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CAMPUS Debate: Other Peoples’ Voices

“This is my story, not yours”.

In last week’s posting I gave myself a virtual sore throat arguing for the political imperative in poetry. This conviction is rooted in my own experiences: silenced as a child, silenced again in the psychiatric system, I have a deep-rooted belief that as poets we have an obligation to speak out – and that in poetry, we have the perfect vehicle for our voices.

It’s an obligation I feel most acutely when there is a silence to be broken. When people are silenced, for example – by law; by threat of violence; by wilful misinterpretation; by the denial of language, for example – it seems more important than ever that we speak out, on their behalf.

Speech for the speechless. Ventriloquism give us the perfect strategy for achieving this magical act. As poets, we can speak in the voices of those who have no voice. We can give them back their words. We can speak directly from their lives and their perspectives.

Except, of course, we cannot. We can never stop being ourselves. When we speak in the voices of other people, we simply throw our own voices into their mouths. When they talk in our poetry, it is our perspectives, our feelings, our priorities they express.

In effect, we silence them, all over again.

Read this.


The Angry Survivor by Choman Hardi

This is my story, not yours. Not
the government’s to turn into numbers,
charts. Not for women’s use to win hearts
for their cause. Not journalists’
to sensationalize. Not nationalists’ to tell
a simple story. This is my story. Mine.

Long after you turn off your recorder
and return to your calm and peaceful world,
I stay indoors and weep, can’t sleep.
Why don’t people understand?
I am neither hero, nor God,
cannot stand the talk of forgiveness.

For years I went to every wake. Wept
at every man’s funeral. Kept asking: Why?
Now I just endure the days, for sure,
by planting cucumbers which you
interrupted, by believing in another world
where things can be put right.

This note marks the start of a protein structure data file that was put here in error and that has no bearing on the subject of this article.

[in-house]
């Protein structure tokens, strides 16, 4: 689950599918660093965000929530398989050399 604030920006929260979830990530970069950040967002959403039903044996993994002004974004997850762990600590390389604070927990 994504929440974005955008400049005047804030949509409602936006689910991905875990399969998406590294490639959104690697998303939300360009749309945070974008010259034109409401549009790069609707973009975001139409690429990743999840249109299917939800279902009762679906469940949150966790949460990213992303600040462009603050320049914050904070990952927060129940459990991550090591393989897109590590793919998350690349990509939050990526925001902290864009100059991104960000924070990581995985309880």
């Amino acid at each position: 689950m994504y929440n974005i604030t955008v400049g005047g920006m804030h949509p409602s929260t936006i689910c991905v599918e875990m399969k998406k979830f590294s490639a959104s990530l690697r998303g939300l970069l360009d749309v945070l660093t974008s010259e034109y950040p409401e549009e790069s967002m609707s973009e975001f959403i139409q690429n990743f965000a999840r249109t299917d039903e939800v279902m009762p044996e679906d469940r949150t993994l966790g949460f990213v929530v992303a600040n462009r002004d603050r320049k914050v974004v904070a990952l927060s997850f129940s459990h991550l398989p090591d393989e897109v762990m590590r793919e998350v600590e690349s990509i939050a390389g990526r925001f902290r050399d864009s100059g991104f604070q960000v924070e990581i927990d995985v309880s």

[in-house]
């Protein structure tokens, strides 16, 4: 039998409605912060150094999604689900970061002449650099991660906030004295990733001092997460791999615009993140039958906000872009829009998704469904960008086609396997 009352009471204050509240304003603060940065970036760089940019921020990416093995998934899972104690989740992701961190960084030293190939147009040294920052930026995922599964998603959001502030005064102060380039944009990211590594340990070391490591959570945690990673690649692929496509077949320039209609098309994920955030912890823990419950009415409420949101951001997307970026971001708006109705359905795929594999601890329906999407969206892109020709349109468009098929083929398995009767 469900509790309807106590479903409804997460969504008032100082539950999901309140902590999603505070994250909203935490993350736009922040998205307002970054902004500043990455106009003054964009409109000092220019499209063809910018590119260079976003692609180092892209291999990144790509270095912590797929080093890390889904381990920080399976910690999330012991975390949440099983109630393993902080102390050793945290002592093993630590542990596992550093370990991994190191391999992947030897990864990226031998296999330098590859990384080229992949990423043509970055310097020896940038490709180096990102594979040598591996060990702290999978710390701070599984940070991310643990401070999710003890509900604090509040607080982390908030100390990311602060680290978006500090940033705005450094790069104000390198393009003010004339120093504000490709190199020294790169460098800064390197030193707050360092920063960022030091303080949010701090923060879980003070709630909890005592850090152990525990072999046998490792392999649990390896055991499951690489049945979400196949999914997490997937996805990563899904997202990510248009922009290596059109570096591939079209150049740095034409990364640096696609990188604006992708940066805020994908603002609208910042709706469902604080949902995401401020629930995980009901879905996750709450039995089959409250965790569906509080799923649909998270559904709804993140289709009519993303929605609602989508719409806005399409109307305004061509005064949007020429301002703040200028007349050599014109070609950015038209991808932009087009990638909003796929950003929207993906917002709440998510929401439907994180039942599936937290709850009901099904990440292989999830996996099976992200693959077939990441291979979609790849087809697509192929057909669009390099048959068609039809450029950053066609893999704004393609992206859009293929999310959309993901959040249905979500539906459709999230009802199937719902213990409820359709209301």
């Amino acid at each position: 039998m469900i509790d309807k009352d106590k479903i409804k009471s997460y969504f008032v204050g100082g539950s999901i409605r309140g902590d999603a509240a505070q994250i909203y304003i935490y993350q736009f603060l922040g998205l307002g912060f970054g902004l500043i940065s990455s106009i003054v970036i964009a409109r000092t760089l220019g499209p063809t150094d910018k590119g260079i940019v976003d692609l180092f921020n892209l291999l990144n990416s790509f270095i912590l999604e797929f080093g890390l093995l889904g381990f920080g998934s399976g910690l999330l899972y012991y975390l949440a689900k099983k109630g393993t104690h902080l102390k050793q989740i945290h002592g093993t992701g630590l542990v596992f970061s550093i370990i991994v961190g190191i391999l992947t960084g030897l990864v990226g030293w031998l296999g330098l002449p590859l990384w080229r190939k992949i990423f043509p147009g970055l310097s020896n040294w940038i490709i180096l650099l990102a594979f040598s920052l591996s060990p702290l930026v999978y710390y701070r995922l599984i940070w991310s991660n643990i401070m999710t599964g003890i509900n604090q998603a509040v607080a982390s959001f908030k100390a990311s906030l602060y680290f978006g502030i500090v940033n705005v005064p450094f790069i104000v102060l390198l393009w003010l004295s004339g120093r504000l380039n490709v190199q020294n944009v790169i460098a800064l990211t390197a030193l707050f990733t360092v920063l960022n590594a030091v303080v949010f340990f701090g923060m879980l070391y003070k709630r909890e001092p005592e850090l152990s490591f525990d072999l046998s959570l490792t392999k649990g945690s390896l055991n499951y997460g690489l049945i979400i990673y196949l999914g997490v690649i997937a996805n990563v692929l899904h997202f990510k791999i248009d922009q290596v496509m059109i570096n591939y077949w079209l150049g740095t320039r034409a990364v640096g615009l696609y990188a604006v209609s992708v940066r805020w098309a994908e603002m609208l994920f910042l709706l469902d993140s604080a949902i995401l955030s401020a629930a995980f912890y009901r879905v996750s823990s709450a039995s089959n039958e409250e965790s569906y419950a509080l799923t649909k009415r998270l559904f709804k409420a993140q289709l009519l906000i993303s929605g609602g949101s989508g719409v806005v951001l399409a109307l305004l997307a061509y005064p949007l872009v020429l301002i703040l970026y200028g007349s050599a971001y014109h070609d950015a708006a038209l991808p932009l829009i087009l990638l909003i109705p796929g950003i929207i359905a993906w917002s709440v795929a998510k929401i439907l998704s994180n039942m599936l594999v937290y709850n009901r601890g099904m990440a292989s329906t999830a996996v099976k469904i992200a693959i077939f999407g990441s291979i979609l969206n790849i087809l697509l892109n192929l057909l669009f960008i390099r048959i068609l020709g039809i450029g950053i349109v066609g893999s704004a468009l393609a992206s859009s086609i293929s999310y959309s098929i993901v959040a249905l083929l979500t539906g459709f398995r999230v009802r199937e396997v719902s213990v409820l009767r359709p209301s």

Spare me your despair and understanding,
the best you can do is to leave me.
As for the record, I don’t care about that.
Take history with you and go. Don’t come
here again, I just don’t want to know.

I am fed up with documentations of my grief
with journalists asking me to sing a lullaby
for my dead children so they can broadcast it
during comemoration or use it as propaganda
during elections. I am fed up with women.


Written directly from her own identity as a Kurdish woman forced into exile by Saddam Hussein’s murderous regime; Hardi’s work is at once passionately political and searingly personal. In her recent collection “Considering the Women”, the Anfal Sequence is spoken directly in the voices of survivors of the genocide of the Kurdish people. Described by Moniza Alvi as “poetry of international significance”, it is remarkable in every conceivable way.

This all brings us to this month’s CAMPUS Debate:

When we speak in other people’s voices, do we give them voice?

When poets speak in the first person about lives, experiences and feelings which are not their own, they are engaging in a form of theft or colonisation? When driven by an imperative to give voice to the voiceless, is what we achieve an act of ventriloquism, or another level of silencing, in which the poet’s perspectives and limited experiences are represented as those of the subject?

Choman Hardi is one of the few poets who directly and consciously engages with the substance of this question: when we speak in other people’s voices, do we give them voice? Or do we take it away from them?